Norway’s Kvaerner to quit offshore wind business
Norway’s Kvaerner has revealed that it will walk away from the offshore wind business after finishing work on the jackets destined for the Nordsee Ost project, as its contractual dispute with RWE rumbles on.
A spokeswoman for Kvaerner, which was part of Aker Solutions until a 2010 demerger, tells Recharge that the decision mostly comes down to the Oslo-based company’s desire to focus on the “booming” business of building jackets for oil and gas clients.
However, she acknowledges that Kvaerner’s views on offshore wind have not been brightened by its ongoing disagreement with German utility RWE over who should shoulder the burden of cost overruns at Nordsee Ost. The matter is presently in arbitration.
In 2010 RWE awarded Aker Solutions a €115m ($142m) contract to deliver jacket foundations for the 48 REpower 6MW turbines and a Siemens substation destined for the 295MW Nordsee Ost.
Later that year Aker spun off Kvaerner as a separate business unit, and production continued at the Verdal fabrication yard in central Norway.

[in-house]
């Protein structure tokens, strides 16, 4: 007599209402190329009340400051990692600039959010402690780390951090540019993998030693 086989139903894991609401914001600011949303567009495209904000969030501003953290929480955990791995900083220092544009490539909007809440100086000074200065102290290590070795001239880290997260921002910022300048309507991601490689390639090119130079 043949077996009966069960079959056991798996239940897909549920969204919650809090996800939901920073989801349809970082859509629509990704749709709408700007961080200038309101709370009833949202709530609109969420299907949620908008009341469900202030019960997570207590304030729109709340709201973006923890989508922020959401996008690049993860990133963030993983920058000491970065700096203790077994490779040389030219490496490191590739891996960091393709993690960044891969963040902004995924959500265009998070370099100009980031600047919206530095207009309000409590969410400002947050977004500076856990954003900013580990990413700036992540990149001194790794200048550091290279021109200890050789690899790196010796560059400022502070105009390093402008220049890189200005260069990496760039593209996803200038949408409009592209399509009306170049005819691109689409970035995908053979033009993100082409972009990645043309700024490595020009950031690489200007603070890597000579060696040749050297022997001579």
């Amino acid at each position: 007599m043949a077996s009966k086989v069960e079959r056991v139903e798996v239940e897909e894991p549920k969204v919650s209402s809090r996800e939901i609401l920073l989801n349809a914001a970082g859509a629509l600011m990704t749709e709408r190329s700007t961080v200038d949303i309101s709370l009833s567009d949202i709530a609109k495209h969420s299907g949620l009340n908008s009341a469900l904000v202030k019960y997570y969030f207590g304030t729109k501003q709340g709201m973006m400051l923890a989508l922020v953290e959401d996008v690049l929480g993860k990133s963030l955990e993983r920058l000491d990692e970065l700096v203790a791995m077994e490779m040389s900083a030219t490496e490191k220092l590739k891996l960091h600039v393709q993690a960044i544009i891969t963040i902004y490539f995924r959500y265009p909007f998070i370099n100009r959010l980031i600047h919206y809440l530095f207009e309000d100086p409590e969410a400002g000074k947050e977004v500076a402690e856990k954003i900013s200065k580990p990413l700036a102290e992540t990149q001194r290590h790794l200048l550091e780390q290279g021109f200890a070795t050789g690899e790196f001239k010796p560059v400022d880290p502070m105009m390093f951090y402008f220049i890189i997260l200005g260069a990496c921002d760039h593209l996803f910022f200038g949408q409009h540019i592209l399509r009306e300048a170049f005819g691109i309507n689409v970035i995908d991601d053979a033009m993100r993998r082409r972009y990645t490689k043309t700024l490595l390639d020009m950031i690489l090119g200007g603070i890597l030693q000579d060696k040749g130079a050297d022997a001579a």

Although neither Kvaerner nor RWE have divulged many details about their dispute, Kvaerner has requested compensation for “changes to the scope” of work at Nordsee Ost.
Nordsee Ost was initially slated for completion next year, but like many early German projects, it has been affected by grid delays.
Kvaerner says it has already delivered 20 jackets for Nordsee Ost, including the one that will hold the substation, and 13 have been shipped. The fabricator emphasises that regardless of the outcome of arbitration, it has every intention of fulfilling the entire order.
Last year, with 10 or so jackets having been finished, Kvaerner admitted it had achieved “no margin” on the Nordsee Ost contract. Kvaerner also produced the six tripod foundations holding Areva turbines at Alpha Ventus.
Although Kvaerner’s footprint within the industry remained relatively small, its decision to walk away from offshore wind nevertheless underscores the scarcity of firms producing subsea foundations for the sector – and the commercial challenges facing those that do exist.
Earlier this year Smulders lurched into bankruptcy, sending shivers down the spines of developers across the industry. However, Smulders has expressed confidence in its ability to bounce back, and has put offshore foundations at the centre of its future business.Source: rechargenews, August 17, 2012